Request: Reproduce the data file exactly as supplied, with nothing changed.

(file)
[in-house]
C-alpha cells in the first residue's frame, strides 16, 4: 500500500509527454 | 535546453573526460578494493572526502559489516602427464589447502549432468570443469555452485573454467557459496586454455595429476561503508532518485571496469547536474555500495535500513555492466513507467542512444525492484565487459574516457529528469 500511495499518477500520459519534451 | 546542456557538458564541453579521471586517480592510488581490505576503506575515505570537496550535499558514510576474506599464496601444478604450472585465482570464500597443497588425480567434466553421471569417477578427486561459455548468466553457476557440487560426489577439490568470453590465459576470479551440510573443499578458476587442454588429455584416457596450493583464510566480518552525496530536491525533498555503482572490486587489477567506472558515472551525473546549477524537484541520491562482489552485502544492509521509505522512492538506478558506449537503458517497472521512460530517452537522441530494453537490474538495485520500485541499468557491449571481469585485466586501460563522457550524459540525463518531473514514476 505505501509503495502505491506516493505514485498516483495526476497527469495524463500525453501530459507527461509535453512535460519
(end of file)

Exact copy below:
[in-house]
C-alpha cells in the first residue's frame, strides 16, 4: 500500500509527454 | 535546453573526460578494493572526502559489516602427464589447502549432468570443469555452485573454467557459496586454455595429476561503508532518485571496469547536474555500495535500513555492466513507467542512444525492484565487459574516457529528469 500511495499518477500520459519534451 | 546542456557538458564541453579521471586517480592510488581490505576503506575515505570537496550535499558514510576474506599464496601444478604450472585465482570464500597443497588425480567434466553421471569417477578427486561459455548468466553457476557440487560426489577439490568470453590465459576470479551440510573443499578458476587442454588429455584416457596450493583464510566480518552525496530536491525533498555503482572490486587489477567506472558515472551525473546549477524537484541520491562482489552485502544492509521509505522512492538506478558506449537503458517497472521512460530517452537522441530494453537490474538495485520500485541499468557491449571481469585485466586501460563522457550524459540525463518531473514514476 505505501509503495502505491506516493505514485498516483495526476497527469495524463500525453501530459507527461509535453512535460519